will lock it out and valve it off, sending an error code to the remote. The other heater will operate normally up to its capacity.
This is called “Redundancy” and it means you are never out of hot water, even if there is a problem.
Wiring these system is not difficult and the instructions do a very good job in guiding the installer to hooking up the
system for the first time.
There are very few homes that need more hot water than a twin tankless system can produce.
With the average heater from Rinnai, Noritz or Takagi, you will get from .5GPM – 16GPM depending on incoming water temperature.
That’s from the lowest flow rate required for hand washing up to 960 gallons per hour of hot water! All that and you
still have not taken up any floor space of the home, and have no tanks to burst.
The question comes up often “Should
I just put one at each end of the house and let them be separate?” You can of course do this if you like. It is two
separate hot water systems and you do not get the redundancy of the true twin system however you may eliminate the need for
a recirculating system in a larger home. The choice is up to you and you should simply consider what benefits are most important
to you and how your home will be used. If it is just a lot of bathrooms like a 5 or 6 bath home, but you do not have any high
flow fixtures, it may make more sense to just place them at opposite ends and have two hot water tankless systems. This is
very likely to cost less money up front then a twin system with a recirculating system in a large home.
The multi-unit tankless systems work much like the twin systems above. The systems from
Rinnai, Noritz and Takagi all use a multi-unit control that acts as a lead/lag system. You get a lot of redundancy with a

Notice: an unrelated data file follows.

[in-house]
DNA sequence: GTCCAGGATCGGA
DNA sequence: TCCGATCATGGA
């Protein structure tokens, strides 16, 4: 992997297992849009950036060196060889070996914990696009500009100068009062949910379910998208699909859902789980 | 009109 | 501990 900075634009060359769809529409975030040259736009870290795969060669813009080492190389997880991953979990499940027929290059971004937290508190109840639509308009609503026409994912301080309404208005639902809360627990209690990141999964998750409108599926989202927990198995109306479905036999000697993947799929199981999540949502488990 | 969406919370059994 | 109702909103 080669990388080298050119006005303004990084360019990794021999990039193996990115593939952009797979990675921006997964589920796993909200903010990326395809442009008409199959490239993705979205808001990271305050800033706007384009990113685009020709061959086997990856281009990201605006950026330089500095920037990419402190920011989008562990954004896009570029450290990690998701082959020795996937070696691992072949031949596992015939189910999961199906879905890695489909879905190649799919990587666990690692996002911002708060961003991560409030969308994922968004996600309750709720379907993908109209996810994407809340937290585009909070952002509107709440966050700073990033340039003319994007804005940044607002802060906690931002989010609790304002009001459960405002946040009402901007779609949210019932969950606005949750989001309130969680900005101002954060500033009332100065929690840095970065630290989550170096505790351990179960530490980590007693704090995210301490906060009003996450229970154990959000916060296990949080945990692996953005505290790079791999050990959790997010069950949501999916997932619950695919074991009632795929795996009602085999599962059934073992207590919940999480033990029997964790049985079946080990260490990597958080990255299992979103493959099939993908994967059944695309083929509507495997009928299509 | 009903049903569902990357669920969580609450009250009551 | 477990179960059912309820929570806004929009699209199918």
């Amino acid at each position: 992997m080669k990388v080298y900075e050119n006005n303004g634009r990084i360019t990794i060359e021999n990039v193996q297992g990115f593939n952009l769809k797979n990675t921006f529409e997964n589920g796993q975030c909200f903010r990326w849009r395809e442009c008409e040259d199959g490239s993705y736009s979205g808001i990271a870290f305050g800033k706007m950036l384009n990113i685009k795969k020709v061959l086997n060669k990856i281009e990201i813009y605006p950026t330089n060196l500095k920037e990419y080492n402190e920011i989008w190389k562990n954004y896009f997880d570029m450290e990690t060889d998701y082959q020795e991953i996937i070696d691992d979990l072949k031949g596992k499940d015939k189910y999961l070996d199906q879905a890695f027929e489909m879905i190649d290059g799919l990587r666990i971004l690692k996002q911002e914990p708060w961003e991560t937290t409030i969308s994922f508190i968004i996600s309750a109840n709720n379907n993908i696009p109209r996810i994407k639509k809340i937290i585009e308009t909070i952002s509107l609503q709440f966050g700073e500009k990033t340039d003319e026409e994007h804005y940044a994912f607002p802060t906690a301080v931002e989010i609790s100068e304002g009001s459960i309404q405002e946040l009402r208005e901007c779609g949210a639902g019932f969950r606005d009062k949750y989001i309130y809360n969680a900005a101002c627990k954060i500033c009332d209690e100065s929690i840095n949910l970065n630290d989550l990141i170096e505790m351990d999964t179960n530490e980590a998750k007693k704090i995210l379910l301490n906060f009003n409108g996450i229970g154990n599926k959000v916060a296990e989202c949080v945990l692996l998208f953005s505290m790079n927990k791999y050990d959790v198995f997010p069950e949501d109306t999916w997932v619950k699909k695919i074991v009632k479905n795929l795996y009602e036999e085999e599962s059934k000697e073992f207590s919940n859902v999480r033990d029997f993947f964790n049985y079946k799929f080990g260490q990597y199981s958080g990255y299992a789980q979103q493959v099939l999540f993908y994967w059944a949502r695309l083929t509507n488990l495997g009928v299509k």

system like this.
These are usually commercial applications with very high demands like locker rooms, dormitories,
hotels or industrial applications. Every once in a while a large luxury home is built that has a high flow demand that requires
such a system.
With the Rinnai system you have one multi-unit control that handles up to 6 of their heaters. If
you need more than that, you can use more than one multi-unit control.
Noritz and Takagi have a similar controls.
The Rinnai control also balances out the run time on each heater in the system to ensure that all units work the same amount
of time over their life.
The wiring harness’ are included in with all these systems and are not difficult
for the professional installer although proper training is highly recommended. All three of these companies have very good
technical support teams to help any contractor who needs or would like a little reassurance on their first big job.
Look at this example: A high school has a locker room with 24 showers. They have a 10 year old 400 gallon tank water heaters
that is “always on” 24/7/365 and it has begun to leak needing replacement probably due to sediment build up caused
by constantly heating and reheating water that is not moving. A typical locker room has to have a hot water system sized that
will meet the peak demand, however the kids almost NEVER use it! At best, the showers get used a few dozen times a year after
a football or other game. The rest of the year, the big old tank is just sitting there wasting valuable energy.
this job* I would recommend 5 Rinnai C-98 units (Indoor or outdoor models) and the MSA-2M control with 3 MSA 2S wiring harness'
(*This is for my area and meant only as an example! Your area may require more or less capacity.)
This system would
be “always off” but with plenty of capacity to supply the team with hot water when they needed it. With today’s
high gas prices the savings would be well into the thousands of dollars per year and the heaters would probably last past
their 20-year life expectance due to light use. An installation like this usually pays for itself in the first 2-5 years after
installation in energy savings and is a much better use of taxpayer money.
One other thing to consider for this
installation is replacement cost. If you have a tankless heater that ends up needing replacement, you have a small piece of
equipment to replace. A heater like the one in the above example lists for between $4,000 and $4500. A large commercial tank
heater for this job would run more like $10,000. The labor involved in replacing large tank heaters is also much higher. These